You can work up your calories gradually if that is more comfortable for you! Nothing says you have to do it all at once!
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Old 04-10-2013, 04:21 AM   #10
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txgeekgirl - something seems a bit off in your post - and I don't think veggiedawg was being sarcastic at all...I think she was being supportive. (Could be wrong.) Your footer "Why should I care..." indicates you're maybe not in a positive frame of mind right now. I wonder how much of this flabbiness is reality and how much is perception? I definitely could be wrong on that one. How much flab could you really have at 118? Loose skin maybe, but flab....? I don't know how tall you are...but flab seems unlikely. As for the body fat percentage...how are you measuring this? Some of the methods are notoriously unreliable over the short term.

I would try increasing your calories for a few weeks and see how it goes. You may not be eating enough to build muscle. During this time, I would try to focus on the positive. You've made amazing changes! Be proud! (I do know how hard this is, I've struggled with depression my whole life, so I'm not being flip.)
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Old 04-11-2013, 09:38 AM   #11
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txgeekgirl - something seems a bit off in your post - and I don't think veggiedawg was being sarcastic at all...I think she was being supportive. (Could be wrong.) Your footer "Why should I care..." indicates you're maybe not in a positive frame of mind right now. I wonder how much of this flabbiness is reality and how much is perception? I definitely could be wrong on that one. How much flab could you really have at 118? Loose skin maybe, but flab....? I don't know how tall you are...but flab seems unlikely. As for the body fat percentage...how are you measuring this? Some of the methods are notoriously unreliable over the short term.

I would try increasing your calories for a few weeks and see how it goes. You may not be eating enough to build muscle. During this time, I would try to focus on the positive. You've made amazing changes! Be proud! (I do know how hard this is, I've struggled with depression my whole life, so I'm not being flip.)
It's definitely flab. My body fat percentage has shot up and I've gone up 2 sizes. I dealt with the loose skin for 2 years at maintenance so I know the difference. Sorry, I don't mean to sound rude but people so often suggest things that I've already considered and eliminated.

My footer is definitely a true reflection of my feelings but I have always felt that way...always. Nobody DOES care. I think if I slipped in the shower and broke my neck nobody would notice until the newspapers started to pile up on the lawn. Since I get the paper only 2 days a week, that'd take a while.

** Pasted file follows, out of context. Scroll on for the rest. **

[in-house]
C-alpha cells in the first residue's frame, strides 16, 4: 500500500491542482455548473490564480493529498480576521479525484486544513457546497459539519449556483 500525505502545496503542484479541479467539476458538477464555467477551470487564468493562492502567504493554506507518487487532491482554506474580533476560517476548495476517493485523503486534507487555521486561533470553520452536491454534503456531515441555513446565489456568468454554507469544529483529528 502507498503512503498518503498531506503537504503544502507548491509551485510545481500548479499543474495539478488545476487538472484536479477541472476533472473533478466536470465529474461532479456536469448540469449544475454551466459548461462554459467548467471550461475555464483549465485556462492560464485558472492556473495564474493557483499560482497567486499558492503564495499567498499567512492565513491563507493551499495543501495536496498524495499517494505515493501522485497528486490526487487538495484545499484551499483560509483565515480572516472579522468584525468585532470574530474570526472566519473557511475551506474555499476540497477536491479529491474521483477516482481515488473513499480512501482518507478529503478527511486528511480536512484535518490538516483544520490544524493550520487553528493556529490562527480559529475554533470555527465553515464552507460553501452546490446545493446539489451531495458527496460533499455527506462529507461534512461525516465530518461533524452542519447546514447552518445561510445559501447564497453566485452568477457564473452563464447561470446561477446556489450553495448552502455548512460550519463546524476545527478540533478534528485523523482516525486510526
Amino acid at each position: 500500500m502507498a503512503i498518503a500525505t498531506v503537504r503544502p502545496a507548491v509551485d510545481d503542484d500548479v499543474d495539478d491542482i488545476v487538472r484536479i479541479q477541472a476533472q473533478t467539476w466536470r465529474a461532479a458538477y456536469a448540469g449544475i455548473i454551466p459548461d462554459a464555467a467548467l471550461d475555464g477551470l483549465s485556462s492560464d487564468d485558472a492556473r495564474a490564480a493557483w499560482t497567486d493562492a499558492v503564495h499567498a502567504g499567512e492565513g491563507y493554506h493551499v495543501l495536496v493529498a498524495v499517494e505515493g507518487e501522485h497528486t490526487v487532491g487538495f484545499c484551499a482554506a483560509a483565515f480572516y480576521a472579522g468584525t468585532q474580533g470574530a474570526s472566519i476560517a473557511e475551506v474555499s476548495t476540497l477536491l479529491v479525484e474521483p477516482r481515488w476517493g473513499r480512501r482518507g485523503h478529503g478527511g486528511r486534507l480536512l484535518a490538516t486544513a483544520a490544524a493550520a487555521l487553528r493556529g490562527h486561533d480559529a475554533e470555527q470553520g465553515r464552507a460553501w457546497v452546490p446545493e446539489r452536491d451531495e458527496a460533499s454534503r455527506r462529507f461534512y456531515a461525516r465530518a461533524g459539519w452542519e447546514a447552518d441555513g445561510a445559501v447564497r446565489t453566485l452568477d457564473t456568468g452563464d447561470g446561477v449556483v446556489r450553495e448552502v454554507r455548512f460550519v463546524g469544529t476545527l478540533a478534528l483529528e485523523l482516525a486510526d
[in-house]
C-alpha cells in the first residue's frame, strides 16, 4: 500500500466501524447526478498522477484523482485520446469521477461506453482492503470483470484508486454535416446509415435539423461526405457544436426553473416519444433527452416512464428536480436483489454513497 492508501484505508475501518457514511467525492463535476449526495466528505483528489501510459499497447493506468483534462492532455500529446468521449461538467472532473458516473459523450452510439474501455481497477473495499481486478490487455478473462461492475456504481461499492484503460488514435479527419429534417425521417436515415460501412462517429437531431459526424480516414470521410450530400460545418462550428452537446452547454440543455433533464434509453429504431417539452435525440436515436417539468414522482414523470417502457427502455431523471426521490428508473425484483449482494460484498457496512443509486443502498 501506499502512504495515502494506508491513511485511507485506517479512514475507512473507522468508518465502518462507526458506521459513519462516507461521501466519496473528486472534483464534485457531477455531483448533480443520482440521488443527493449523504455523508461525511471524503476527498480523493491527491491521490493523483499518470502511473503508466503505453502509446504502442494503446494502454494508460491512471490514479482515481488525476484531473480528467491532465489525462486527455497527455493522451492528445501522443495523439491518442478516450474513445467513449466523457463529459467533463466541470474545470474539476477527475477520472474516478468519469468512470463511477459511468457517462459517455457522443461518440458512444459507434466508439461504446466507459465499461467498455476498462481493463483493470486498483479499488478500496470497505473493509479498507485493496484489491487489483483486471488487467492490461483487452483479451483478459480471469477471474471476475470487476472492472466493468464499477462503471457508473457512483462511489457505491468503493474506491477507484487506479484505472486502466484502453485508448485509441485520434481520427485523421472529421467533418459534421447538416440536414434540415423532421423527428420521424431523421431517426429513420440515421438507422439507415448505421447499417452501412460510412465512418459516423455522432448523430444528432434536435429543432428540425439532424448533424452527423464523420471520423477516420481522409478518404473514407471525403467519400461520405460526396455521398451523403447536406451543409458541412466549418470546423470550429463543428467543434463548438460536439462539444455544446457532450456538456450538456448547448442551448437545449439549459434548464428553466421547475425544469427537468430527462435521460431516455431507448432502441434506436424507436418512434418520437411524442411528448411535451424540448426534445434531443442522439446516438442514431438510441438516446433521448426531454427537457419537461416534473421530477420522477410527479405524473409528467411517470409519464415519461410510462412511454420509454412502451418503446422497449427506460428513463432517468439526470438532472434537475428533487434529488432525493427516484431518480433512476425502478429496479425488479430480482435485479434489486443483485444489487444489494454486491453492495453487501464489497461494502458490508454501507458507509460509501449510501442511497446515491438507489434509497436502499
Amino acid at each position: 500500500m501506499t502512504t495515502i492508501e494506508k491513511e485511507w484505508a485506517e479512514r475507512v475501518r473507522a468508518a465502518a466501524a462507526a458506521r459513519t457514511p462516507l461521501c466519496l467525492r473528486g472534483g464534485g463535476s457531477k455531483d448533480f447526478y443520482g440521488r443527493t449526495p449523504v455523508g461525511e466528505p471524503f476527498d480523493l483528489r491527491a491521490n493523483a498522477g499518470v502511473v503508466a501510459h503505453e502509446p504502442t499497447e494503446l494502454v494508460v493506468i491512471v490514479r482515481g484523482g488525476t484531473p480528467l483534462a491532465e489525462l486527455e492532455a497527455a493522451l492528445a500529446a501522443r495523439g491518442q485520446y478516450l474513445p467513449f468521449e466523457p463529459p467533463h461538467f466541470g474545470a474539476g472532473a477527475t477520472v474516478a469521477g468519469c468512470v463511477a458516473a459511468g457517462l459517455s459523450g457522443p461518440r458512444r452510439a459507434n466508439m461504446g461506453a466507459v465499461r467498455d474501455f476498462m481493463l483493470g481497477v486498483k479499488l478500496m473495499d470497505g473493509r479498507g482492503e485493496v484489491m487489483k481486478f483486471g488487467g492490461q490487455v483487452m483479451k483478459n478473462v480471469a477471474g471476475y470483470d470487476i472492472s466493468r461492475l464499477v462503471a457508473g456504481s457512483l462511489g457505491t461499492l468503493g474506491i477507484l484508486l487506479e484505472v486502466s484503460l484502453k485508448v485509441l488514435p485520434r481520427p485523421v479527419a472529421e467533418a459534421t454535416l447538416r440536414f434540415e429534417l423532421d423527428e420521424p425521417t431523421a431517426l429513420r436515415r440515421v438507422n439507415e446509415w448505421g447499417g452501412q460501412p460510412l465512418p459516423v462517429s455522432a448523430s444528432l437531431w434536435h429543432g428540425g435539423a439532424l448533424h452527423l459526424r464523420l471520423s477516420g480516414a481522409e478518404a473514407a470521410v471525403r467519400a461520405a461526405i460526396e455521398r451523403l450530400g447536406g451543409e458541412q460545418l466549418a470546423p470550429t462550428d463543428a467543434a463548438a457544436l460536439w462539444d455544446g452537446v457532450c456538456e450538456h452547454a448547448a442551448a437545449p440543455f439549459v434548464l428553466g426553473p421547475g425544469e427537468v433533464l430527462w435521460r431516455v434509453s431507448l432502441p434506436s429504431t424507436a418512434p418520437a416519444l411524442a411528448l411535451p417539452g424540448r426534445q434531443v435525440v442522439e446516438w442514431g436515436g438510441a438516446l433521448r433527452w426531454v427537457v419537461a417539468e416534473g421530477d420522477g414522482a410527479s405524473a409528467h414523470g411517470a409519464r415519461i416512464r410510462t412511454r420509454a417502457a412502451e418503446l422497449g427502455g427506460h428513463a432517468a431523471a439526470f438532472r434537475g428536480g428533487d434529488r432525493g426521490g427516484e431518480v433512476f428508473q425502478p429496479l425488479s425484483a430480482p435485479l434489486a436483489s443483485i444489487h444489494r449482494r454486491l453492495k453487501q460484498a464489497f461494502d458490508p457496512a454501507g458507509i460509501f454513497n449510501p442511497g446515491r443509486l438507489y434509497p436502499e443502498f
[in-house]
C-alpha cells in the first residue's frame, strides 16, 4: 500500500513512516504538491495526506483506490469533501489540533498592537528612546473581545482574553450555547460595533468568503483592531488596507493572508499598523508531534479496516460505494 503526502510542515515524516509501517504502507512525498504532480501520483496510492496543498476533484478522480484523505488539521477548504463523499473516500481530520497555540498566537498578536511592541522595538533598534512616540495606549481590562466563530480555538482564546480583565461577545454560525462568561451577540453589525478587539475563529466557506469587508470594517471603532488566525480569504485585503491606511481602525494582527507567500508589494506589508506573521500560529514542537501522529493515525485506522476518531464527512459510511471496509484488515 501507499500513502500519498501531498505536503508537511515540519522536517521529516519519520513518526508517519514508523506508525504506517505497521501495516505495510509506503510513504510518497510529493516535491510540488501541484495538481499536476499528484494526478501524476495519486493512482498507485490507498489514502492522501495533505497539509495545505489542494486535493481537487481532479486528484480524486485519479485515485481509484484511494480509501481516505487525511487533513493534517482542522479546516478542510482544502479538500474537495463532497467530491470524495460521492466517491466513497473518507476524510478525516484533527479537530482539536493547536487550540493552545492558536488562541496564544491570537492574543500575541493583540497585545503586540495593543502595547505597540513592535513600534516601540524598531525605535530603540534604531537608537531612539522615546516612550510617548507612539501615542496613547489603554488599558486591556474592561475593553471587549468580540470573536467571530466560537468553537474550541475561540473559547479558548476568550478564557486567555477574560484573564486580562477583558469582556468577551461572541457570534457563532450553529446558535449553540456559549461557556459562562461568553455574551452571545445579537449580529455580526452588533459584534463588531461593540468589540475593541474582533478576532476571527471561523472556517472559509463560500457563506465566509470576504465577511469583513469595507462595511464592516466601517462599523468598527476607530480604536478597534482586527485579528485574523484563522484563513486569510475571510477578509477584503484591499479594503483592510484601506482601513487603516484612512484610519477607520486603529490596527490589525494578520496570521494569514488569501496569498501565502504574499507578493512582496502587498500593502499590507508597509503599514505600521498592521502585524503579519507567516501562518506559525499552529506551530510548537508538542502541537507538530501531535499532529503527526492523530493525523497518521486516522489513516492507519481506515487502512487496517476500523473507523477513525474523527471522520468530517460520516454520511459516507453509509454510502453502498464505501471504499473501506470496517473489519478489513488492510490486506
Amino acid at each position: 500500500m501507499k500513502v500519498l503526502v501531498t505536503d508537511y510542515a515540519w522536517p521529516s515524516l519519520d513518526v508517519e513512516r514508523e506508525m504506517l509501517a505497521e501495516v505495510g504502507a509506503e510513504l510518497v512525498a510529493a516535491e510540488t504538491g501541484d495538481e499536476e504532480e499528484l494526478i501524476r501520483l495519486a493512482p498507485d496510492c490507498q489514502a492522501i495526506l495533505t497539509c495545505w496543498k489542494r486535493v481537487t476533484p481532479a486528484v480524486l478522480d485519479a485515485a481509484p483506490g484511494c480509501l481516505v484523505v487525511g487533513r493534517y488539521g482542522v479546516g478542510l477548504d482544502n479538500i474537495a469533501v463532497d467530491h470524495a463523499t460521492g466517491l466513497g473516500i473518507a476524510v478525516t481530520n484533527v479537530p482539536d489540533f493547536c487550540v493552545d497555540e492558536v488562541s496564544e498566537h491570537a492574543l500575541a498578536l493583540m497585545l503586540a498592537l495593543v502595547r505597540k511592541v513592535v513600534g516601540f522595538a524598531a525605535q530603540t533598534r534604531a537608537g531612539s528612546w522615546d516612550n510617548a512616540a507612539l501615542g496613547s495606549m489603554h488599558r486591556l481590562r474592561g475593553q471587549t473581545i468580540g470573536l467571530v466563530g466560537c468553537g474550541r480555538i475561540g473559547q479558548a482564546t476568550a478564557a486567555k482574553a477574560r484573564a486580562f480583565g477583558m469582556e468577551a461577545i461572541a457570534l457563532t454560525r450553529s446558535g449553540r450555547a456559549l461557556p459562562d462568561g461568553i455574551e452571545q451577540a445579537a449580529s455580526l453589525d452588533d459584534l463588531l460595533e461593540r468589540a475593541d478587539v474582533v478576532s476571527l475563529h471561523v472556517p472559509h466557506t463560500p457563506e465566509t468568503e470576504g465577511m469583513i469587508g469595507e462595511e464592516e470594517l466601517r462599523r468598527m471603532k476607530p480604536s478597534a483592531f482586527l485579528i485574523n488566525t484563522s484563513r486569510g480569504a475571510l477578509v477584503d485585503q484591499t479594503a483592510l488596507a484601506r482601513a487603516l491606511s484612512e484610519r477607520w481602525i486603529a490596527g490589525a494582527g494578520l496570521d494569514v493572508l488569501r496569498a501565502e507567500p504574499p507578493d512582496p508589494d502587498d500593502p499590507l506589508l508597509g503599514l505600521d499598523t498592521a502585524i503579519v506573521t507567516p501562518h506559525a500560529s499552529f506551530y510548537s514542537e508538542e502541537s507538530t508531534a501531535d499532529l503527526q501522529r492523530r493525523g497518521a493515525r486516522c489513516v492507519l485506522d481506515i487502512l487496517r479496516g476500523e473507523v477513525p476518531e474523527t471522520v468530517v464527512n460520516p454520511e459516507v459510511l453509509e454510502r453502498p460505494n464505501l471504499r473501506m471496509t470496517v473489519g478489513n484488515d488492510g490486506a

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Old 04-11-2013, 01:33 PM   #12
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According to every BMR calculator I've seen, for my activity level I should be taking in between 1900 and 2300 calories a day.
From what I understand, the calculators are rarely accurate and every person has different requirements. My situation may be different, but I maintain at about 1400 - 1500 calories - even with a minimum of one hour exercise per day. Also, someone who is formerly obese usually maintains at about 20 to 25% fewer calories than someone of the same age, height, and weight who has never been obese. I'd personally be hesitant to jump in at 1900 calories right off the bat. I think you had the right idea when you considered gradually increasing it by 100 calories at a time, and see how your body does, and up it each week as needed. Focusing on protein will help build your muscles.

Good luck!
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Old 04-11-2013, 01:48 PM   #13
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It was suggested to me once, to calculate my bmr at a sedentary rate, and then eat back my burn, instead of figuring my exercise into my base calorie number. This upped my calorie intake, I had more energy, lost steadily and kept my muscle mass. Your mileage may vary and the math might come out differently for you, but maybe coming at it from a "fueling your workout" approach instead of a steady daily upping of your calories may be a little less scary.
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Old 04-11-2013, 02:08 PM   #14
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It was suggested to me once, to calculate my bmr at a sedentary rate, and then eat back my burn, instead of figuring my exercise into my base calorie number. This upped my calorie intake, I had more energy, lost steadily and kept my muscle mass. Your mileage may vary and the math might come out differently for you, but maybe coming at it from a "fueling your workout" approach instead of a steady daily upping of your calories may be a little less scary.
I don't get it. My BMR is 1337; I already eat that per day.
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Old 04-15-2013, 09:15 AM   #15
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It was suggested to me once, to calculate my bmr at a sedentary rate, and then eat back my burn, instead of figuring my exercise into my base calorie number. This upped my calorie intake, I had more energy, lost steadily and kept my muscle mass. Your mileage may vary and the math might come out differently for you, but maybe coming at it from a "fueling your workout" approach instead of a steady daily upping of your calories may be a little less scary.
I don't understand what you mean by this, can you explain it a bit further?

Thanks!